Extracts of in vitro leaves, field leaves and seeds of the leguminous plant Lessertia frutescens were analyzed using spectrophotometric and gravimetric methods, to the effect of quantitative comparison of their phenolic, flavonoid, alkaloid and saponin contents. As compared to the field leaves and seeds, saponins were found to be most abundantly represented in in vitro leaves, followed by phenolics, flavonoids and alkaloids. The extracts were also qualitatively analyzed so as to evaluate the presence of other phytochemicals of medicinal interest. This qualitative analysis indicated the presence of tannins, phlobatannins and cardiac glycosides. Having in mind the documented therapeutic use of these phytochemicals, the results of this study offer a strong rationale for further animal and clinical investigations of L. frutescens extracts.
alkaloids; flavonoids; phenolics; phytochemicals; saponins; spectrophotometry
Traditionally, the leaves of Abies pindrow Royle are employed as an ayurvedic remedy for fever, hypoglycaemic, respiratory and inflammatory conditions. In this study, dichloromethane, methanol and acetone extracts of A. pindrow leaves were analysed for their phytochemical content and in vitro antioxidant activities. The methanol extract exhibited highest antioxidant activity while acetone extract showed presence of relatively high total phenol and flavonoids contents. The present study provides evidence that extracts of Abies pindrow leaves are a potential source of natural antioxidants and could serve as a base for future drugs.
Abies pindrow; antioxidant; free radicals; radical scavenging activity; metal chelating activity; reducing activity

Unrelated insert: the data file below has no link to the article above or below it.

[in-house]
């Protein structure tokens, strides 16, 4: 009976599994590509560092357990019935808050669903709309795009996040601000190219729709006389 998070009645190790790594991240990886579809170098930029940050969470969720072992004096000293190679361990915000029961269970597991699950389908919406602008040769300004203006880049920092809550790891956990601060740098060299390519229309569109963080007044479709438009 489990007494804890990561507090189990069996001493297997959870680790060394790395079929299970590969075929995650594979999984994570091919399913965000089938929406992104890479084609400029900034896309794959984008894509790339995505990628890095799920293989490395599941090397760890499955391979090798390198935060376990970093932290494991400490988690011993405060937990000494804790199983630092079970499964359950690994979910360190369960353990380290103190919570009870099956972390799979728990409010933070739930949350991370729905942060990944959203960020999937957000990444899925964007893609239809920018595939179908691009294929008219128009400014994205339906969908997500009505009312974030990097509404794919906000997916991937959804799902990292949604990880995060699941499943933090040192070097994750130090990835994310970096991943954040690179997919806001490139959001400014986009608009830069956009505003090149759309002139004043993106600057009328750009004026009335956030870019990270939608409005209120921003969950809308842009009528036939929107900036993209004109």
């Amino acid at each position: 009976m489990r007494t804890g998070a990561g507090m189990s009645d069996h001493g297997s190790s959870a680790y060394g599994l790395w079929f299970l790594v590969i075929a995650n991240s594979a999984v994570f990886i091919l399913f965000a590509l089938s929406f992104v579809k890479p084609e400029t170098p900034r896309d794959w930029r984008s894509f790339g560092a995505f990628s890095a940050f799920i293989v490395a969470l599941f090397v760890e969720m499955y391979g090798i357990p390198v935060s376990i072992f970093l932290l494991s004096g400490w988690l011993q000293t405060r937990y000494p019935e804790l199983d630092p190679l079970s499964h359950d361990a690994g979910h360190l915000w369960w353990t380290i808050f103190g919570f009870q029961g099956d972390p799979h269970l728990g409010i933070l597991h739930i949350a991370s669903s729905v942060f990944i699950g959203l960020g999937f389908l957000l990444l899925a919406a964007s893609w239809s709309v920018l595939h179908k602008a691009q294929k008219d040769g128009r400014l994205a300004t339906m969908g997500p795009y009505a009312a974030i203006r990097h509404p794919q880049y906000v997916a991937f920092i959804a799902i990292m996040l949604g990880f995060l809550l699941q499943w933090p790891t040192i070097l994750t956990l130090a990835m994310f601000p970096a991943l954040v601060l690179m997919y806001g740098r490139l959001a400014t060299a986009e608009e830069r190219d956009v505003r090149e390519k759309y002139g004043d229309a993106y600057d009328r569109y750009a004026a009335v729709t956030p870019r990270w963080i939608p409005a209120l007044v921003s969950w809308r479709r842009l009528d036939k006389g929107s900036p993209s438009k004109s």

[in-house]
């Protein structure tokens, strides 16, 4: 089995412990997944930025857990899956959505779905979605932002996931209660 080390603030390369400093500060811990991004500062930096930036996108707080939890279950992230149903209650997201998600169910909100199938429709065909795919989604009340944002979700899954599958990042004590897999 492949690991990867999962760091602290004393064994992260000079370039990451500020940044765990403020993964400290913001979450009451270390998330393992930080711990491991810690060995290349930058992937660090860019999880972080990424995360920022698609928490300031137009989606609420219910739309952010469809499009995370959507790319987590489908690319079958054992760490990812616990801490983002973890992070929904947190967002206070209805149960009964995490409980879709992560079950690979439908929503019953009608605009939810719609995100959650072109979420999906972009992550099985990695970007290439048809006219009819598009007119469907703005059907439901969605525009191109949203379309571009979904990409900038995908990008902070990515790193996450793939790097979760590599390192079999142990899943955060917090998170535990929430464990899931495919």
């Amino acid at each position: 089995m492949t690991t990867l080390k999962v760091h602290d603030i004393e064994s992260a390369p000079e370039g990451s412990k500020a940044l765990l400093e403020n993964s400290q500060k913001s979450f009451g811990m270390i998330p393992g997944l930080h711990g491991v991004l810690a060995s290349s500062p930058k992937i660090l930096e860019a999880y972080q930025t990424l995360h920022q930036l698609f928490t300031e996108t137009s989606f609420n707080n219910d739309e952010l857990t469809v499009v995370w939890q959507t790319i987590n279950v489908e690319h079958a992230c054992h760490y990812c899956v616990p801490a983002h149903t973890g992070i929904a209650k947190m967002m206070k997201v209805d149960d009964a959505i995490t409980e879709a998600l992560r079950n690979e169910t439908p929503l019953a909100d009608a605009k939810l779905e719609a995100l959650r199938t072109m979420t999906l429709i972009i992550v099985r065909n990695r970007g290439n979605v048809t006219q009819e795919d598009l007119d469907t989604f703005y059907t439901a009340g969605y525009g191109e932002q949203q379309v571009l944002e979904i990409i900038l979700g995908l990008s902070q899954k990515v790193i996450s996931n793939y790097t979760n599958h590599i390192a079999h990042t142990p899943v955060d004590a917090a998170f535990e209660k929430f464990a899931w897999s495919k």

Methanol extract of three Nigerian medicinal plants were screened for antimicrobial activity using modified Kirby-Bauer disc diffusion and agar dilution techniques to determine the diameters of zone of inhibition and minimum inhibitory concentrations (MIC) of the extracts respectively. The extract of each of the plants were tested against five clinical bacterial isolates comprising of two Gram-positive bacteria (Bacillus subtilis and Staphylococcus aureus) and three Gram-negative bacteria (Pseudomonas aeruginosa, Escherichia coli and Klebsiella pneumonia) organisms. All the extracts exhibited moderate to high level of antimicrobial activities against these microorganisms. Phytochemical screening of powdered plant material revealed the presence of some secondary metabolites such as alkaloids, saponins, tannins, anthraquinones and flavonoids. These Nigerian medicinal plants could be developed into cheap, safe and culturally acceptable standardized herbal products and may serve as a source of new molecules for broad-spectrum antimicrobial agents.
Dissotis rotundifolia; Costus lucanusianus; Solenostemon monostachys; Methanol extract; Antimicrobial activity
The aim of this study is to investigate the effect of Shen-qi-di-huang decoction on reducing proteinuria and to discuss the mechanism of its action in Adriamycin (ADR)-induced nephropathy rats. The rats were randomly divided into three groups (n=12 each group): normal control (group A); ADR model control (group B); ADR + Shen-qi-di-huang decoction (group C). In group B and C, the rats were intravenously injected with ADR (6.5mg/kg). The rats in group C were orally administrated with Shen-qi-di-huang decoction after the injection of ADR. On day 7, 14, 28, 56 after ADR injection, 24h urine protein was detected. On day 28, 56 after ADR injection, ALB, ALT, serum creatinine (Scr) and BUN were examined. The morphological changes of the kidneys were observed by light microscope and electron microscope on day 28, 56 after ADR injection. The expression of nephrin was determined by immunohistochemistry and RT-PCR on day 28, 56 after ADR injection. Compared with group B, 24h urine protein and Scr decreased in group C on day 56 (P<0.05). The expression of nephrin determined by immunohistochemistry and RT-PCR increased in group C on day 28, 56 (P<0.05). The morphology observed by light microscope and electron microscope improved in group C on day 28, 56. Shen-qi-di-huang decoction decreases proteinuria, protects kidney function, and ameliorates histopathology in ADR-induced rats by preserving nephrin expression.